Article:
Two iconic P3 Alfas and seven ERAs join pre-War GP cars re-tracing their tyre tracks at Donington Historic Festival.
The HGPCA Nuvolari Trophy Race in association with Hall & Hall at next month’s Donington Historic Festival (May 3rd, 4th and 5th) won’t simply evoke memories of pre-War Grand Prix racing at Donington Park, it will recreate it. Pioneering cars will race in their national colours and a number that originally raced there almost 80 years ago will compete at the track once more.
Two iconic Alfa Romeo Tipo B (P3) masterpieces (below), including the 1935 Donington Grand Prix winner, head the fast-growing entry, which currently includes Alfa Romeo Monza and 1750GS models, Bugatti T35s and T37s and a T39, a bevy of ERAs built in Hall & Hall’s home town of Bourne, the raucous Frazer Nash Nurburg, four, six and eight-cylinder Maseratis, the Parnell-MG and a wonderfully gruff Talbot-Lago T26SS.
The sight, sound and smell of rare and historically very important racing machines returning to the circuit after so many years, cornering at Redgate and Coppice, negotiating the Craner Curves and barreling along the Wheatcroft Straight, will provide an unforgettable spectacle that’s sure to have Festival visitors reaching for their cameras. The HGPCA cars will be out every day of the Festival, with qualifying on the Friday morning, Race One at 12.30pm on Saturday and Race Two at 2pm on Sunday.
Of the ‘Donington’ cars taking part, the priceless straight-eight Alfa Romeo P3 of music impresario Tony Smith is of particular significance to venue historians as it is the very car in which celebrated Bedfordshire aviator Richard ‘Mad Jack’ Shuttleworth won the inaugural Donington Grand Prix in 1935. A sister car will be handled by German driver Stephan Rettenmaier.
Richard Last’s Parnell-MG also competed in a pre-war GP at the circuit, and will wear number 17, as it did when Humphrey Cuddon-Fletcher raced it (as a K3 Magnette) in 1938. Richard Pilkington’s Talbot-Lago is another machine with great period history, including Grands Prix and Le Mans.
Quickest of the Maserati’s is likely to be the 1934 8CM driven for owner Chris Jacques by Dorset farmer Rob Newall, who raced Formula Ford single-seaters in the 1970s and remains one of Britain’s quickest Jaguar XK pilots. This car is dark blue rather than the traditional red of Italy, as it was originally raced by Prince Birabongese of Siam.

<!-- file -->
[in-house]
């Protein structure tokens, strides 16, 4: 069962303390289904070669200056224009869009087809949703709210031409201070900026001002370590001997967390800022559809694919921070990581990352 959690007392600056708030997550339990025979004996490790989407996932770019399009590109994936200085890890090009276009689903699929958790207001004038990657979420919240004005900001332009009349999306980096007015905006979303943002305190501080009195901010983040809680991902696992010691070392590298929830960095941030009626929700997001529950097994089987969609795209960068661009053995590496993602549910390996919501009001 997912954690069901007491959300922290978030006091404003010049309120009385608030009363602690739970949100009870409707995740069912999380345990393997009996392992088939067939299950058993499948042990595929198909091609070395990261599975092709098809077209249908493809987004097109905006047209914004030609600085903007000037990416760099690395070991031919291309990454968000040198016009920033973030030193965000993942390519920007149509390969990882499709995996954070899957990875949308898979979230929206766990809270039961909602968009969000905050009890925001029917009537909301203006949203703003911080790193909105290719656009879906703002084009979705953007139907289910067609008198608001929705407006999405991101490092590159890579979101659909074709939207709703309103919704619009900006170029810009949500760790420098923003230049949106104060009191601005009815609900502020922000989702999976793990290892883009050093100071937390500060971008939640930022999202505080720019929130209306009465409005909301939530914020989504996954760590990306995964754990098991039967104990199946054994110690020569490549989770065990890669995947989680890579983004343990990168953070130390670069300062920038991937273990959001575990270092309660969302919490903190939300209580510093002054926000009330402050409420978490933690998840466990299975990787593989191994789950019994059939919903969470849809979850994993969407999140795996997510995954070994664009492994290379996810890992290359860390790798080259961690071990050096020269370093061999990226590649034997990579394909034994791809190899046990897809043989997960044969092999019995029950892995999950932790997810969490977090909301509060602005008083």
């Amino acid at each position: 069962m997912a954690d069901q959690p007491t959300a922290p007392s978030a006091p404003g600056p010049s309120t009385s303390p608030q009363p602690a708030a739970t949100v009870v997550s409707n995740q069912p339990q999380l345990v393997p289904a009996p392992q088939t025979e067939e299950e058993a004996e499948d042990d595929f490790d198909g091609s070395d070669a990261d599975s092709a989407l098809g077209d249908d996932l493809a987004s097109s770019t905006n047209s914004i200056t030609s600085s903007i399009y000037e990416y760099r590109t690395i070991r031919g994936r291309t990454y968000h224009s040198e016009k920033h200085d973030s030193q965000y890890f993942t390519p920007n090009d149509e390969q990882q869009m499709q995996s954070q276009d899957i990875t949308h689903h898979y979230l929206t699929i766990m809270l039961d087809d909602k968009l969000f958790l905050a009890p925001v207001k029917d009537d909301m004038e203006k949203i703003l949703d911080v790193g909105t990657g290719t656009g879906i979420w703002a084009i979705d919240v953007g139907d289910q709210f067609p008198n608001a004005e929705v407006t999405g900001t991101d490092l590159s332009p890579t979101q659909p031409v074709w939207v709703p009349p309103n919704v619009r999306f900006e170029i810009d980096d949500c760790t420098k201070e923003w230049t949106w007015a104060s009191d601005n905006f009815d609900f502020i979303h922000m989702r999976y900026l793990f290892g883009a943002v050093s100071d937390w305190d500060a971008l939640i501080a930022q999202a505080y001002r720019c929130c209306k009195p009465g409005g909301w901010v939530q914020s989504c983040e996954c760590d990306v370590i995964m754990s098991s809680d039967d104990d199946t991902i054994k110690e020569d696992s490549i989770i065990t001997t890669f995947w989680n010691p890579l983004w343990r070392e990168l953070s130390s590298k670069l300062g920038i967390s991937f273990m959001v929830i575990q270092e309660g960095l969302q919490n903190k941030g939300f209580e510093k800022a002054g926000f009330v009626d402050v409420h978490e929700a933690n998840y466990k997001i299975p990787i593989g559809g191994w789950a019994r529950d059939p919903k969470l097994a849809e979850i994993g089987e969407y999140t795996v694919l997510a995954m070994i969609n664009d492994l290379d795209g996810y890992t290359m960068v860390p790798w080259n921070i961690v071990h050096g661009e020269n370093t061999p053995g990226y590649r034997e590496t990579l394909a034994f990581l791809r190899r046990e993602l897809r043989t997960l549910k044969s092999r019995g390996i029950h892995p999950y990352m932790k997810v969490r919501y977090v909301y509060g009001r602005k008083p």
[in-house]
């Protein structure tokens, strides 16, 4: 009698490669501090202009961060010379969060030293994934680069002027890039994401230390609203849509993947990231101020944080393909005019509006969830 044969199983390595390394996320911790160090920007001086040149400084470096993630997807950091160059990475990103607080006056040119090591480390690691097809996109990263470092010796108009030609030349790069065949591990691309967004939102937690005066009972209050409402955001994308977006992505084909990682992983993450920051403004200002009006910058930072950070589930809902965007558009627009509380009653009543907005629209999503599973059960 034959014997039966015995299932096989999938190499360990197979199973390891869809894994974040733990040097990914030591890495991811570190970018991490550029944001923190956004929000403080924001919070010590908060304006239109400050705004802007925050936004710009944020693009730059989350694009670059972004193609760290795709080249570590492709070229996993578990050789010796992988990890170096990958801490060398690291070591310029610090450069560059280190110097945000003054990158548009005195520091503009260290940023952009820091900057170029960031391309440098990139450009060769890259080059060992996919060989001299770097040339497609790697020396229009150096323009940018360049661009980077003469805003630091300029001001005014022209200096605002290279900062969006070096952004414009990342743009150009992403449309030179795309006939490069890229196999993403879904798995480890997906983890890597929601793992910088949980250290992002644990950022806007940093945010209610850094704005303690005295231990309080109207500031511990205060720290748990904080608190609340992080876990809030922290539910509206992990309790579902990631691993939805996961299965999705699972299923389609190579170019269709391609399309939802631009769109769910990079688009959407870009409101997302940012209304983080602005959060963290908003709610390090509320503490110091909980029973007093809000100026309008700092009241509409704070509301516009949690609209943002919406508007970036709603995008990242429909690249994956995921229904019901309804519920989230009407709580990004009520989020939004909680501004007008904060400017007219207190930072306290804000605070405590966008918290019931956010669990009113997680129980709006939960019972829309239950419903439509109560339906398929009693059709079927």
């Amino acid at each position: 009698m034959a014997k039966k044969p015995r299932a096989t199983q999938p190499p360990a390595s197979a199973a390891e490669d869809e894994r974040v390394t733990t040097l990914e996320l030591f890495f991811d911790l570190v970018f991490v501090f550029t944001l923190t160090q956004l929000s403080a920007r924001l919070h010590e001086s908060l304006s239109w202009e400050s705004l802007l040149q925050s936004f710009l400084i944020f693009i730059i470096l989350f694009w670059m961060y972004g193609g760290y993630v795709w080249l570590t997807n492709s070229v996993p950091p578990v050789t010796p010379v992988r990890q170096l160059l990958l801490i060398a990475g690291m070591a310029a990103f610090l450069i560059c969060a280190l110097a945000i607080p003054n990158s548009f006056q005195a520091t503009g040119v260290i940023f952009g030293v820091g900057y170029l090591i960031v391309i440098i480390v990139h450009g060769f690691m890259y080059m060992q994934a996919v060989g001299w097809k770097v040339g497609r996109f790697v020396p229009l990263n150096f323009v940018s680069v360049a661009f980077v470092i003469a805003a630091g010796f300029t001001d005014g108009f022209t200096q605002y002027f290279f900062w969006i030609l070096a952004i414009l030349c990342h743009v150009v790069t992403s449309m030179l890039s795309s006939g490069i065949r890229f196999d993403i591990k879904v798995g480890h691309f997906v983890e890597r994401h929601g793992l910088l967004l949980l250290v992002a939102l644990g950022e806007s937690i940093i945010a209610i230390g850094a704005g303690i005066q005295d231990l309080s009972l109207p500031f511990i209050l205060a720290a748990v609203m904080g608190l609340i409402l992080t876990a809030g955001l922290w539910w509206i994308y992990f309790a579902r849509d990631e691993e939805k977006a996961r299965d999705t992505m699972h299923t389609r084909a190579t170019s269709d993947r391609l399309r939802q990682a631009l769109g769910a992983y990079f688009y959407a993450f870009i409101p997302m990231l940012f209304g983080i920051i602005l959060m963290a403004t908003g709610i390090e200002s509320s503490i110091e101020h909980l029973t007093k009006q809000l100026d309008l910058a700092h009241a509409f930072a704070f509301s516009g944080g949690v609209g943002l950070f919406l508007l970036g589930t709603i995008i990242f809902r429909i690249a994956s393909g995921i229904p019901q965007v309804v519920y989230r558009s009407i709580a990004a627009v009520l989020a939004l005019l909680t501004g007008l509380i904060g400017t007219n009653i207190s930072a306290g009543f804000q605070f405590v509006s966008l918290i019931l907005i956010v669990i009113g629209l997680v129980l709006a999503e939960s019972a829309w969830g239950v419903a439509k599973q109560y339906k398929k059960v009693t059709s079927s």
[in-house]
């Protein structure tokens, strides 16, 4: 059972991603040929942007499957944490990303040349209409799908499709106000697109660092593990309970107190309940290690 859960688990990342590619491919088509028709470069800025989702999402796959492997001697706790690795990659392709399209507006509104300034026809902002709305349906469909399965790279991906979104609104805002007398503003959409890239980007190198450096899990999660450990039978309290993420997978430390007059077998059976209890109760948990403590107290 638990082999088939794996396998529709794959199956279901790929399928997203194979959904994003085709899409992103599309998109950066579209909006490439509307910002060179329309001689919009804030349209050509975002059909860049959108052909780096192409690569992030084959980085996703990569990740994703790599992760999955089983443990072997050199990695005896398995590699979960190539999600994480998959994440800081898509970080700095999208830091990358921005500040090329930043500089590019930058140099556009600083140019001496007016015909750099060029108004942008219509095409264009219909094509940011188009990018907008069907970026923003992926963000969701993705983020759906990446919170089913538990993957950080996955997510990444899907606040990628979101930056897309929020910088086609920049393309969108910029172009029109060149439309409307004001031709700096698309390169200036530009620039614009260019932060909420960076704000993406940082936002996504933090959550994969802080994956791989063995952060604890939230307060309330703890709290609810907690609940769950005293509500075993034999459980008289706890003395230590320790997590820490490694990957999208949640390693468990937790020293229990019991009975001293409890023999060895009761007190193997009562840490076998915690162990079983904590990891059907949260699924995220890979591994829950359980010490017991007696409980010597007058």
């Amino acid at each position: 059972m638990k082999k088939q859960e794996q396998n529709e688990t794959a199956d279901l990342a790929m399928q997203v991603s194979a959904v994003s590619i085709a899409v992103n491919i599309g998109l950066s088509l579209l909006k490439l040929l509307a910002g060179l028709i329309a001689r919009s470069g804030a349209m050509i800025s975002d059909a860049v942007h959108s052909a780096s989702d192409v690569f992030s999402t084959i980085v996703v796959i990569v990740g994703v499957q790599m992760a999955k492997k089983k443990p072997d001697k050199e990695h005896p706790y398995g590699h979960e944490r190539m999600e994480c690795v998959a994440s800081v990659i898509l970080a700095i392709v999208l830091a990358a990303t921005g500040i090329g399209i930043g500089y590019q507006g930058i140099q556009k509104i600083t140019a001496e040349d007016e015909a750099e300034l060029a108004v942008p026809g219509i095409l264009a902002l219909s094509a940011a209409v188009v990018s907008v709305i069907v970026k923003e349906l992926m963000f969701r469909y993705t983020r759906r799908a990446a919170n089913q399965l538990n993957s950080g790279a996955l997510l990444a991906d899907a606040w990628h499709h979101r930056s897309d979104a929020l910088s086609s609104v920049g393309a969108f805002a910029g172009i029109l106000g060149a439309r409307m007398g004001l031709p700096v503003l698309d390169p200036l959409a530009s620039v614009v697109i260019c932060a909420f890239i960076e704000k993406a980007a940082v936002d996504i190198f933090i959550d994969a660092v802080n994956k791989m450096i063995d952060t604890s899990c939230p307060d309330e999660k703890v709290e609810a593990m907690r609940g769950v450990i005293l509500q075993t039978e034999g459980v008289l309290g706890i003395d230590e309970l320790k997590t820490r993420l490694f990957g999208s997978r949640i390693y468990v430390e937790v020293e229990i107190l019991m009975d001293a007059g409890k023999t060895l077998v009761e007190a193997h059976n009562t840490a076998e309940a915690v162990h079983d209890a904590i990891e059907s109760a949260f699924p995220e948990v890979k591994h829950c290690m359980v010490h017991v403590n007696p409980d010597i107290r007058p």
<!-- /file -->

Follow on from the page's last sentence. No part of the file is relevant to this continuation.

English Racing Automobiles (ERA) were successful in the 1930s and the voiturettes, with their supercharged Riley-based engines, remain hugely popular. There are seven examples on the entry to date: R3A, R4, R4A, R5B, R9B, R10B and GP1. R3A – driven by Briton Mark Gillies, who is commuting from the USA to race – was the first ERA to compete at Donington Park, in April 1935, while new ERA owner Nick Topliss’ R4A won the 150-mile Nuffield Trophy at Donington in July of that year, in the hands of Liverpudlian Pat Fairfield. Pat Fairfield would die two years later, in a crash at Le Mans, and a memorial to him can be found at Donington Park.
Peter Whitehead and Peter Walker drove R10B to third in the 1936 Donington Grand Prix, behind a pair of Alfa Romeos, and Whitehead went on to win the 1938 Australian GP in it. US-domiciled Irishman Paddins Dowling will race it this time, while Germany’s Rainer Ott plans to bring R9B – Charlie Martin’s 1936 Donington Park Nuffield Trophy winner. Another period podium car due to appear is R5B ‘Remus’, in which Prince Birabongse of Siam scored a second place and Tony Rolt won club races in 1938. It is now owned by American Charles McCabe.
R4, by then in C spec, won the 1937 British Empire Trophy with ERA founder Raymond Mays aboard, while GP1, the sole ERA Grand Prix car to be completed pre-war, was driven by Arthur Dobson in practice at Donington Park for the Nuffield Trophy but was a non-starter, due to an engine failure. Engineer Duncan Ricketts has it going well now, and it could well be a force to be reckoned with in the Nuvolari Trophy race.
The opportunity to celebrate 80 years of car racing at Donington Park was the catalyst for the Historic Grand Prix Cars Association’s decision to revisit an extraordinary era of the sport and support this dedicated race for Pre-1940 cars at the third Donington Historic Festival. Fittingly, the race is named for the charismatic Italian Tazio Nuvolari, winner of the 1938 Donington Grand Prix in a mighty Auto Union and the 1933 Le Mans 24 Hours.
With invaluable support from globally renowned historic car preparers Hall & Hall of Lincolnshire – who enjoyed a long and fruitful association with Donington Park’s saviour Tom Wheatcroft, restoring many of the wonderful Grand Prix cars which formed the basis of his Collection, still housed at the circuit – a fully representative grid is expected at the event.
If you’ve not entered our competition and won a pair of tickets courtesy of the My Car Heaven team, then advance tickets for the 2013 Donington Historic Festival cost £12 for the Friday, £20 for Saturday or Sunday and just £36 for a three-day weekend ticket. On-the-gate prices will be £15 for Friday, £25 for Saturday or Sunday and £45 for the three-day weekend. Children aged under 16 are admitted for free. Tickets can be bought via www.doningtonhistoric.com and through the 24-hour ticket hotline 0844 873 7355.